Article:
Molly Wizenberg is cut from the same bolt as Clotilde Dusoulier - both foodies started out as young professionals right out of the academic environment and both tossed it all to write about, make, enjoy, and influence cyberfoodie culture. Molly and her husband have taken the path of restauranteurs and Molly has published a wonderful memoir on her father and family, her move to create a food blog called Orangette, and her courtship and marriage. Like many young women these days, she has chosen to balance a 'team dream' with her own aspirations as a writer. She is a modern day game changer in that she is living the 'follow your passion and make it work for you' mantra of so many folk - AND she is making it work in a wildly successful way. Good for her and how nice of her to take her blog followers along for the ride ...
She has been a subtle influence on me since the time that I started reading food blogs and concentrating on creating my own little spot in cyberspace. Her writing style is casual and engaging. The blog, Orangette has been an interesting, fun, poignant, and addictive spot to visit. Her ability to chatter about the most inane and sometimes intimate of life's moments and bring them around to make a point or share a dish has been her hook - the way she draws her followers along through the blog and brings them back time after time. She is an anthropologist by training and while she makes light of her university studies, she has definitely kept some of that training running through her commentary on food and family, food and friendships, and food and culture ... mix that with a healthy sense of humor and its a good combination. To boot, she chooses some excellent foods to share on her blog and in her book (soon to be books). When A Homemade Life came out, I ordered it up and spent a few days making the recipes with which I was most intrigued ... one, the scones that I've posted is an adaptation of her recipe. I also posted a review of the book and made the first set of those scones right from a recipe on her blog. Sooo good!
... turkey meatballs flecked with onions, chopped golden sultanas and chopped pine nuts
... cumin, garlic, salt, and lemon juice ready for a mix-up in the plain yogurt
This recipe comes from her book, A Homemade Life. I have printed its ingredient list as it appears in the book, but I did alter it for my taste a bit - I added a bit more salt to the yogurt dipping sauce, another egg, matzo meal instead of bread crumbs, and more black pepper to the turkey meatball mash. I shortened the recipe's preparation commentary and typed basic steps to make the dish.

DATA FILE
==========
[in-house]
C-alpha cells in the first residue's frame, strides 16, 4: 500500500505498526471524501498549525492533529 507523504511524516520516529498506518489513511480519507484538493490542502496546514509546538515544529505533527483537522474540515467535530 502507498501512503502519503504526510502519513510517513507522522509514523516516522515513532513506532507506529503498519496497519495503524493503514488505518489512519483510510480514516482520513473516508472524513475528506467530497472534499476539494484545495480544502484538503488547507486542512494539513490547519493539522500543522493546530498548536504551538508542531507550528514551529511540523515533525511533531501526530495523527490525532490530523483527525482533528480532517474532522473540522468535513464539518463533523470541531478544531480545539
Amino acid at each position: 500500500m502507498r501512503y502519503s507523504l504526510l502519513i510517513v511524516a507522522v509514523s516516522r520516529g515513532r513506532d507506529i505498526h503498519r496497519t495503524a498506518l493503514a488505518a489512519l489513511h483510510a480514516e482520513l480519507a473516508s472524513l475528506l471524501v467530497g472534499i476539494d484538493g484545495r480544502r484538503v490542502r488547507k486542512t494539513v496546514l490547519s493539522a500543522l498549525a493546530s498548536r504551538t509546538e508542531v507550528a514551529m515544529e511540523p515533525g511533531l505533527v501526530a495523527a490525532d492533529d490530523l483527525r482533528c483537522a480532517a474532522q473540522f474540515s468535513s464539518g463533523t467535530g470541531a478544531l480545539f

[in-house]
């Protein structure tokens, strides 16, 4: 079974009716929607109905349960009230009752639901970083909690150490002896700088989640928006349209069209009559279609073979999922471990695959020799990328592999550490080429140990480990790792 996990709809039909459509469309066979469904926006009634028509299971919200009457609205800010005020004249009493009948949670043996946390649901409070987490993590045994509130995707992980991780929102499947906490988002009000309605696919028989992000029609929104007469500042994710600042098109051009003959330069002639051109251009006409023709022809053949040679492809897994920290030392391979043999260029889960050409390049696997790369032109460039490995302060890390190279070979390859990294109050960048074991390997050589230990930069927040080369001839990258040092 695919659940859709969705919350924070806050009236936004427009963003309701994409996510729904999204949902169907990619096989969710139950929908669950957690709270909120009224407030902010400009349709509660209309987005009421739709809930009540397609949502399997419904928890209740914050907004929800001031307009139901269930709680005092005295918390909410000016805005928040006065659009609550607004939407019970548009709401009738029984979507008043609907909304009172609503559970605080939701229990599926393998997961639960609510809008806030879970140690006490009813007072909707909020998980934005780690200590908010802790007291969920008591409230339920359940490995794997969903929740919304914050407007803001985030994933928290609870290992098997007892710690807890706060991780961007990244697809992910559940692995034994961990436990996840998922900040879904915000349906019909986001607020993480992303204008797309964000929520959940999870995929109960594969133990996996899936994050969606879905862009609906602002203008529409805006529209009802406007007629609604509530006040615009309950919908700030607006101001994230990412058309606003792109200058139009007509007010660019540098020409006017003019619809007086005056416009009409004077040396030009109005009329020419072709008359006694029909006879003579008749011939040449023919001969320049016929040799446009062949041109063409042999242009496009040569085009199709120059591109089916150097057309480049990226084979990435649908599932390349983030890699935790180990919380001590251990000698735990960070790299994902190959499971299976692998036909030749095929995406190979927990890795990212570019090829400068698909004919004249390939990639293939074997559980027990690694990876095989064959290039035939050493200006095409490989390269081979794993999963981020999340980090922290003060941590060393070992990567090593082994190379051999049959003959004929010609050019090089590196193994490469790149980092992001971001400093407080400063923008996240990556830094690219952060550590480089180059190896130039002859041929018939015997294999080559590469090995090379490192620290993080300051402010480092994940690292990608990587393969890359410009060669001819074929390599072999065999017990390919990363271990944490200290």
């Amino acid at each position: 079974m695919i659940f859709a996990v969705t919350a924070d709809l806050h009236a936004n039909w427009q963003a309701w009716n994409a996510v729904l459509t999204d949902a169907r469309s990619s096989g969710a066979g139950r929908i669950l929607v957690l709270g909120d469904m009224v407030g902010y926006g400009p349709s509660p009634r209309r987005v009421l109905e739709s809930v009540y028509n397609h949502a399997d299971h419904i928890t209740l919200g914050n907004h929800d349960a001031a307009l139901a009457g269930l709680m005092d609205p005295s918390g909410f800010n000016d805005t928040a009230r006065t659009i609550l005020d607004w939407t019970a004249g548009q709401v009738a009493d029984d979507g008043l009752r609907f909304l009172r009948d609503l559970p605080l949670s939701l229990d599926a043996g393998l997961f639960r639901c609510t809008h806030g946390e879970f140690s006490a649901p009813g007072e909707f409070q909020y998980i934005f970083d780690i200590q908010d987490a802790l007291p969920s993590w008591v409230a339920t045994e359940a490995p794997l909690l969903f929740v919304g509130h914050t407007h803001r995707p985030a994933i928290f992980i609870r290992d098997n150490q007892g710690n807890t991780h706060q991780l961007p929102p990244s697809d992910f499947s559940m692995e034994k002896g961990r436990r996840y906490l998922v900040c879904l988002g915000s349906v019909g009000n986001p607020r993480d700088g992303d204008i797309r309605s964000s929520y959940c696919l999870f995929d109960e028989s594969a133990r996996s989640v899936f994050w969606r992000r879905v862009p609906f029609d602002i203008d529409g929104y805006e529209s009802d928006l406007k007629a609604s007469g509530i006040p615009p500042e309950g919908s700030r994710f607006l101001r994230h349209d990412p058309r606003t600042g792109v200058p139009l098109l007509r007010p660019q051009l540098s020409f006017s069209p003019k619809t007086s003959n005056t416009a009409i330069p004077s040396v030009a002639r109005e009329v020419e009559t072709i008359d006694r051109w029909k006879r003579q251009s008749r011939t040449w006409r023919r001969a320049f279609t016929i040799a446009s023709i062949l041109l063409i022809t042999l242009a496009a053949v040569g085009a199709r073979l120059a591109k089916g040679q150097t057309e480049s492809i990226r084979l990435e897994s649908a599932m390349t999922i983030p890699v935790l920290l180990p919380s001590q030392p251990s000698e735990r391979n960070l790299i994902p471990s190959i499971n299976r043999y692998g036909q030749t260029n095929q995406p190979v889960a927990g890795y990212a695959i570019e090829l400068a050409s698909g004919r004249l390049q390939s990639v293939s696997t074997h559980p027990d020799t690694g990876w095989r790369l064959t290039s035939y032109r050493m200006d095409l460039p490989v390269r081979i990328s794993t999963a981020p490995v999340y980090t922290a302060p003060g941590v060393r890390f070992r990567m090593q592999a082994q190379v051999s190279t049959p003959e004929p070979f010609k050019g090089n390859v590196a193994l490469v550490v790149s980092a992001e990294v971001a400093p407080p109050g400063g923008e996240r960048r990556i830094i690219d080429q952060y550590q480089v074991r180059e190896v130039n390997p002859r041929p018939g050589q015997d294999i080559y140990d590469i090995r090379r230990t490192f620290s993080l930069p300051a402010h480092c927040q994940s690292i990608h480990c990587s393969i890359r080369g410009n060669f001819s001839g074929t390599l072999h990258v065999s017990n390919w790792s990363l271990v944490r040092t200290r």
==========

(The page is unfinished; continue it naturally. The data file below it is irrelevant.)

We're having steamed broccoli with roasted garlic and olive oil and a bowl of steamed basmati rice with the meal - and of course, a bottle of Sauvignon blanc. The kitchen is smelling pretty good right about now!
Thanks, Molly for your inspiration! Now, I am looking forward to seeing what my other cohorts are posting for their tribute to Molly Wizenberg, Number 20 on Gourmet Live's list of 50 Women Game Changers in the Foodie World. Stop in at Mary's foodblog, One Perfect Bite to see her post and click to the links of all the other bloggers who are along for this blogging challenge!
... ready for a side vegetable or salad
Doron’s Meatballs with Pine Nuts, Cilantro, and Golden Raisins
a recipe from A Homemade Life
a recipe from A Homemade Life
Yogurt Sauce Ingredients:
1 c. plain yogurt
3 tbsp. lemon juice
1 medium clove garlic, minced
¼ tsp. cumin
¼ tsp. salt
½ c. minced onion
¼ c. fresh cilantro leaves, finely chopped
½ c. pine nuts, chopped
½ c. golden raisins, chopped
½ c. fine bread crumbs
1 large egg, beaten
½ tsp. salt
⅛ tsp. cumin
⅛ tsp. black pepper
1 lb. ground turkey, chicken, or lamb
4 tbsp. olive oil plus more as needed
Making the Dish:
1. Combine the yogurt sauce ingredients in a small bowl and whisk gently to make a smooth sauce. Cover with plastic wrap and refrigerate until time for serving.
2. Mix all the meatball ingredients in a deep bowl and use your hands to squish them together to make a uniform mass. Don’t work the meat too hard or you will have a paste, leave some of the meat ‘grind’ intact.
3. Make 20 to 30 meatballs and place on a platter. Chill until ready to cook them.
4. Warm 4 tbsp. olive oil in a fry pan and add half the meatballs when it is quite hot.
5. Cook the meatballs until browned on all sides and firm (but not rock hard, as Molly says).
6. Remove the cooked meatballs to a warm platter and cook the second batch of ten or so meatballs. Add a bit more olive oil if the pan seems too dry.
7. Garnish the platter with a bit more chopped cilantro or parsley and have the cool yogurt dipping sauce in small bowls at each place setting.
8. Meatballs can be served hot, warm or even cooled.